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Niccolò Machiavelli, 1469–1527. Renaissance Italian thinker often viewed as the first political scientist. Machiavelli studied political and military history with a view to practical applications. The Prince is his most famous work.
From the short bio at Duke University: Alasdair MacIntyre [Emeritus after 1999-2000] has taught at several universities in England before emigrating in 1970. Since then he has taught at Brandeis University, Boston University, Wellesley College, Vanderbilt University and the University of Notre Dame. In 1989 he was a Luce Visiting Scholar at the Whitney Humanities Center of Yale University. His books include: A Short History of Ethics, After Virtue. Whose Justice? Which Rationality? and Three Rival Versions of Moral Enquiry. His central interests are in the history of ethics, and more especially in the moral philosophies of Aristotle and Aquinas, and in the nature of practical rationality. He is a past President of the Eastern Division of the American Philosophical Association. His work has been very influential in ethics, and the recent revival of interest in virtue theory owes a lot to him.
Catharine Alice MacKinnon, b. 1946. American lawyer, legal theorist, political philosopher and feminist thinker.
Salomon Maimon (1753-1800), German Enlightenment philosopher of the 18th century, contemporary and critic of Kant.
Description: Moses Maimonides (Moses ben Maimon, Rambam), 1135-1204. Medieval Jewish philosopher and Talmudic scholar. His Aristotelian teachings were influential with both Islamic and Christian medieval scholars, most notably Aquinas.
Moses Maimonides (Moses ben Maimon, Rambam), 1135-1204. Medieval Jewish philosopher and Talmudic scholar. His Aristotelian teachings were influential with both Islamic and Christian medieval scholars, most notably Aquinas.
French philosopher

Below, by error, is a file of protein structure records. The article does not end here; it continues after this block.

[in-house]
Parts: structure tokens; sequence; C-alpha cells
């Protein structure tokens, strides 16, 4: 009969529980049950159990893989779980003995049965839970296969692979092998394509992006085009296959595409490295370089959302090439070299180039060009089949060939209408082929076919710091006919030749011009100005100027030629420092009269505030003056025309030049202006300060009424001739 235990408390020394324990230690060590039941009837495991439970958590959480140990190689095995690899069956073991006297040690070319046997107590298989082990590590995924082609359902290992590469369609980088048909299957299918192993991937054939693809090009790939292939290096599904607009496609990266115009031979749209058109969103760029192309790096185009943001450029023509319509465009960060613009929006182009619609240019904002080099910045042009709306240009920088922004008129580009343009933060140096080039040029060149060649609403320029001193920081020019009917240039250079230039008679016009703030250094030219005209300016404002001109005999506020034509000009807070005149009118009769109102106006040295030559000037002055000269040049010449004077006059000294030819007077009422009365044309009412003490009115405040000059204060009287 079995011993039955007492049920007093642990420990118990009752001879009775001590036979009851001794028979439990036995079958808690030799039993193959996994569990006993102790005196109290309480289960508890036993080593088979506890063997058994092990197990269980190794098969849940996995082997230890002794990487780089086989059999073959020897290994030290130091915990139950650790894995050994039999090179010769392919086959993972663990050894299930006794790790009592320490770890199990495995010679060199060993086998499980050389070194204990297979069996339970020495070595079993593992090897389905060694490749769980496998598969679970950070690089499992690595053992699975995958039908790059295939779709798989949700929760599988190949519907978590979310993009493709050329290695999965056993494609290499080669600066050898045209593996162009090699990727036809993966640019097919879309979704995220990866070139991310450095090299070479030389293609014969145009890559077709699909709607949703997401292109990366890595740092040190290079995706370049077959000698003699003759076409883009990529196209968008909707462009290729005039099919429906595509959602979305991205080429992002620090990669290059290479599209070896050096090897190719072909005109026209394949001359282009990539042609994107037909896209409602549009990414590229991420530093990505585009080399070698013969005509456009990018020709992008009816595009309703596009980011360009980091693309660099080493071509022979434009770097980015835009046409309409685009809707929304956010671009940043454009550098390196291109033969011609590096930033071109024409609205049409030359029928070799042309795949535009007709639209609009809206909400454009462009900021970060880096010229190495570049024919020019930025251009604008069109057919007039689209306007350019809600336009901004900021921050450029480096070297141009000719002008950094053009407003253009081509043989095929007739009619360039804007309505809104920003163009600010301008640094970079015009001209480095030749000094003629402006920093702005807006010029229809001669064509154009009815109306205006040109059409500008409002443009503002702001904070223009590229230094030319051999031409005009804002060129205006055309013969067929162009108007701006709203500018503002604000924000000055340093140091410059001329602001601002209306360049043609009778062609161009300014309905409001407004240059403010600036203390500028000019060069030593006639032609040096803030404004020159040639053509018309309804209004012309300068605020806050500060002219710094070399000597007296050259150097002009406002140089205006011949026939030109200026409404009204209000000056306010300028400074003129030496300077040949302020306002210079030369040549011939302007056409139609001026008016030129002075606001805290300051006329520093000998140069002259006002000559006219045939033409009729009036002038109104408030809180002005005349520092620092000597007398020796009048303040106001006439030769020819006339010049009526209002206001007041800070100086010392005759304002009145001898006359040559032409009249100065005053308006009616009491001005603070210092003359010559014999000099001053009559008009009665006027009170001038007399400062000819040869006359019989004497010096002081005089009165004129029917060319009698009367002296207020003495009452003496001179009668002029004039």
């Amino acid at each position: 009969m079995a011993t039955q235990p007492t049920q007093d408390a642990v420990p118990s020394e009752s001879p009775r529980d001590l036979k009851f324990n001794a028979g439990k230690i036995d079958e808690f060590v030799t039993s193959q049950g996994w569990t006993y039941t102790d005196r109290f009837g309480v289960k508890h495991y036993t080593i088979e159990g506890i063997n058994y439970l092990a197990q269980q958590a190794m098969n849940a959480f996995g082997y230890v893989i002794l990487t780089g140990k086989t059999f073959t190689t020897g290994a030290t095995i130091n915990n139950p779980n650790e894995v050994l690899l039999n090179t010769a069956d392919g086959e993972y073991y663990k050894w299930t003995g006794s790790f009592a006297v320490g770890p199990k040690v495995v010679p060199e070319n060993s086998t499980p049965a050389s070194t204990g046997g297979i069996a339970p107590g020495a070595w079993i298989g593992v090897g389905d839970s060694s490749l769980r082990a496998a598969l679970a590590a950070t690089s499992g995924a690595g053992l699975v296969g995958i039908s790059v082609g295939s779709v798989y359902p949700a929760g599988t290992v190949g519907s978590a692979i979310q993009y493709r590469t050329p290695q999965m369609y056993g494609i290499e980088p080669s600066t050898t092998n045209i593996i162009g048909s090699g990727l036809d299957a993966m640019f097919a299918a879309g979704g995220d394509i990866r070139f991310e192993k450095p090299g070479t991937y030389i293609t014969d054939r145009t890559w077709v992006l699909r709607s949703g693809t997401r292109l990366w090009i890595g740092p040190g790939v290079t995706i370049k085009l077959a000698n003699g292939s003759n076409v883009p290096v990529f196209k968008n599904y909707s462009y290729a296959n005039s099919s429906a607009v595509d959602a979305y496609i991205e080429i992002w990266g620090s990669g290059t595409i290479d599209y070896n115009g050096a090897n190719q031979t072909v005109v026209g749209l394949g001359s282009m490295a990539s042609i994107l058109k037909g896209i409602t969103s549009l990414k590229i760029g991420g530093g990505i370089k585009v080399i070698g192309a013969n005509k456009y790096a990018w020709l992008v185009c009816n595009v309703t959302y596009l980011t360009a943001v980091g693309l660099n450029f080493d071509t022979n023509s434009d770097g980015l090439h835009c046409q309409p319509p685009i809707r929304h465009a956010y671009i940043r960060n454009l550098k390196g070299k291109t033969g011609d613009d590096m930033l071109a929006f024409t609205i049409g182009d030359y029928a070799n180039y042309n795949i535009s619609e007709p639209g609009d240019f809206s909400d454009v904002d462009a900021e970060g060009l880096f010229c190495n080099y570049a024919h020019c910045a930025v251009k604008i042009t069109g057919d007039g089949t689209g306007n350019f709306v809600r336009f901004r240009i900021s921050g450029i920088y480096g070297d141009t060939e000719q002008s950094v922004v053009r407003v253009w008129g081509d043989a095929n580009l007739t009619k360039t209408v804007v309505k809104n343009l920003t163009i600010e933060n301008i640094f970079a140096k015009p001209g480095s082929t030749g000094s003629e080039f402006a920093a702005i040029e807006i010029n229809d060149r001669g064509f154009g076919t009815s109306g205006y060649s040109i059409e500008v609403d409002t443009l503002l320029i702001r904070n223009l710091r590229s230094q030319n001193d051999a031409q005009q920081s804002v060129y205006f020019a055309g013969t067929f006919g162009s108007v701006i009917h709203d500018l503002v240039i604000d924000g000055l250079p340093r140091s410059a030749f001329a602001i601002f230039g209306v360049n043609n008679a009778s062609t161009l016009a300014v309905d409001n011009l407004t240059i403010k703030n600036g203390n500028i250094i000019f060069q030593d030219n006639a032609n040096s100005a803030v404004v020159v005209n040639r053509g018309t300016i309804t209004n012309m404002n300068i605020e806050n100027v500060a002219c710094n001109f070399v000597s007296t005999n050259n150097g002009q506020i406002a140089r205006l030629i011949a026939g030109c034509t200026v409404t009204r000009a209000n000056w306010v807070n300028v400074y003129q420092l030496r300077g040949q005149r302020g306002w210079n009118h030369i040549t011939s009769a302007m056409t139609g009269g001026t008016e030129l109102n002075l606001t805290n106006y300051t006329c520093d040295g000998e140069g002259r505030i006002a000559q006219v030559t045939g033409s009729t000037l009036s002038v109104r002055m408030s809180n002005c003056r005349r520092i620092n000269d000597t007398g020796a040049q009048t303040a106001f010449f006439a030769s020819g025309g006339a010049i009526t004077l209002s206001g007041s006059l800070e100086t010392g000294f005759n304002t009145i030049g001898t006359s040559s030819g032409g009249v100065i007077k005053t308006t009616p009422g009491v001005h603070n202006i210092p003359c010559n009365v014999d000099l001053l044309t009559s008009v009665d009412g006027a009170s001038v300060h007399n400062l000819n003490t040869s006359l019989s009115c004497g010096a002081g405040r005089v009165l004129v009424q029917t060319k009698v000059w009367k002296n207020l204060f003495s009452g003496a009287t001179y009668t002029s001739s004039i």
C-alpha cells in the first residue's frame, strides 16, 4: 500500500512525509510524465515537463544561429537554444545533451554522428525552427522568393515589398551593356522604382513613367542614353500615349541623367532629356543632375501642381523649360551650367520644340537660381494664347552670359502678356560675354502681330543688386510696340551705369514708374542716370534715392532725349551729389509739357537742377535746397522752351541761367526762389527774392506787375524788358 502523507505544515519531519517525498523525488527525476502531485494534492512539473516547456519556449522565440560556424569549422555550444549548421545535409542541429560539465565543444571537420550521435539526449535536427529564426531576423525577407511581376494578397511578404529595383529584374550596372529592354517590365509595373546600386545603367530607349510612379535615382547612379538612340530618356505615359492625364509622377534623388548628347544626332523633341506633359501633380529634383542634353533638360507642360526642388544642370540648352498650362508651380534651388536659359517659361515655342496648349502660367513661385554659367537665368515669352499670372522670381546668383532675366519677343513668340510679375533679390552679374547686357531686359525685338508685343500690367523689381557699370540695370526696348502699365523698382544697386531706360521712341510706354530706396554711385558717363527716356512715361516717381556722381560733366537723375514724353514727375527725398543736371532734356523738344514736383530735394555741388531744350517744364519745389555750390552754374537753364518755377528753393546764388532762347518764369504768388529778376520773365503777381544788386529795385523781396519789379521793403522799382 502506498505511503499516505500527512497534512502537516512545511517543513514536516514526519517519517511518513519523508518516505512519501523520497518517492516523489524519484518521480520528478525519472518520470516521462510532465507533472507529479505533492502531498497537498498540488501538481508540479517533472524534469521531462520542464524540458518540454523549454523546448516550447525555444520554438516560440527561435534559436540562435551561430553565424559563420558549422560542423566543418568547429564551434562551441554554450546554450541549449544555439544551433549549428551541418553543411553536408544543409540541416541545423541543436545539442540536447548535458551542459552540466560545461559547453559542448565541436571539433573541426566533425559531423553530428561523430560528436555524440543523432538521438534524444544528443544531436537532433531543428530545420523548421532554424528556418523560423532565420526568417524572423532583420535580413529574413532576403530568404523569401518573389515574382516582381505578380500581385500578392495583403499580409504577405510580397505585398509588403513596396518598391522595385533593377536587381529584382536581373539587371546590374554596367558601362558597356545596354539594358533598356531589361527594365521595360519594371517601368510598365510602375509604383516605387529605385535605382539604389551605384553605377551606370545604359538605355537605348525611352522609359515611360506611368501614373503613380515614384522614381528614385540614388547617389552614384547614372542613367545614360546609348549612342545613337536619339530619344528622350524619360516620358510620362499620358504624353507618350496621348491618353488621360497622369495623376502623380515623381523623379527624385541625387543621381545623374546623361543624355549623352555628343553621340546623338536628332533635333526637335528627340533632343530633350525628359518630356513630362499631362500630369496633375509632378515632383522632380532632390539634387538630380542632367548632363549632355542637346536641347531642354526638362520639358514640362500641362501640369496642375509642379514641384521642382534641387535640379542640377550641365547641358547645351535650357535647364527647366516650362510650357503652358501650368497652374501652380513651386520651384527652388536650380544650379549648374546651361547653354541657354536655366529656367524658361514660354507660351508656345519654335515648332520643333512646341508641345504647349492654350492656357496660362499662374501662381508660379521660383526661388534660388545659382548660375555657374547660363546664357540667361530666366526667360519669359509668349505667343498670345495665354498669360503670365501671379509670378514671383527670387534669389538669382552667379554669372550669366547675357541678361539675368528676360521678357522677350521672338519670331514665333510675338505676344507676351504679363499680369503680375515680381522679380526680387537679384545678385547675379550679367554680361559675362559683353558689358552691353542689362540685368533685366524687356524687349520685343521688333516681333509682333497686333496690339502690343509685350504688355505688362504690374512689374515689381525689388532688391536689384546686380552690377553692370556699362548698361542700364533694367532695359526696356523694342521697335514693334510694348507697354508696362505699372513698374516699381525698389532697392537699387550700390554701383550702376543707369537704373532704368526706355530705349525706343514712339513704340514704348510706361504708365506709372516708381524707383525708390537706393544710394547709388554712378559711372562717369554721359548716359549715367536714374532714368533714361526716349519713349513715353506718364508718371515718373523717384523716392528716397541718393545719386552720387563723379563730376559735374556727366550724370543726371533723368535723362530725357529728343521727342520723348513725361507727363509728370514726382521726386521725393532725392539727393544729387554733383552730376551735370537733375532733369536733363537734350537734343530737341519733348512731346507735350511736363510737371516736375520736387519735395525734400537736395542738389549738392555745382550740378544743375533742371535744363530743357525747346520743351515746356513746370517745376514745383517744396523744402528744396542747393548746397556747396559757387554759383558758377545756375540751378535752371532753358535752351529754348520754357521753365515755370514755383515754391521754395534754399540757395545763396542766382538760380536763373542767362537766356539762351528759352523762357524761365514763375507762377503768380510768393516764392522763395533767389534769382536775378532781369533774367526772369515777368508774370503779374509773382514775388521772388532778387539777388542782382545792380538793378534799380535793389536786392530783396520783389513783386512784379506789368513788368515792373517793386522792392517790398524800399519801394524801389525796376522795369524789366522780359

Nicholas Malebranche (1638-1715), French Cartesian philosopher.
Ernst Mally (1879-1944), Austrian philosopher and student of Alexius Meinong.
University Research Chair in Relational Art and Philosophy at Concordia University, known for her exploration of the senses and arts
Academic pages in English. Thanks.
Herbert Marcuse, 1898-1979. German-born philosopher who spent much of his productive career in the United States. Prominent member of the Frankfurt School.
Caesar Marcus Aurelius Antoninus Augustus (121-180 A.D.), Roman Emperor known for scholarly works and wars fought under his reign.
Description: Jacques Maritain, 1882-1973. French Catholic philosopher, the leading 20th-century interpreter of Aquinas. His primary legacy is in moral and political philosophy, and he was a co-author of the 1948 Universal Declaration of Human Rights.
Jacques Maritain, 1882-1973. French Catholic philosopher, the leading 20th-century interpreter of Aquinas. His primary legacy is in moral and political philosophy, and he was a co-author of the 1948 Universal Declaration of Human Rights.
Description: Dora Marsden, 1882-1960. Twentieth-century British philosopher and author, identified with Egoism and anarcha-feminism.
Dora Marsden, 1882-1960. Twentieth-century British philosopher and author, identified with Egoism and anarcha-feminism.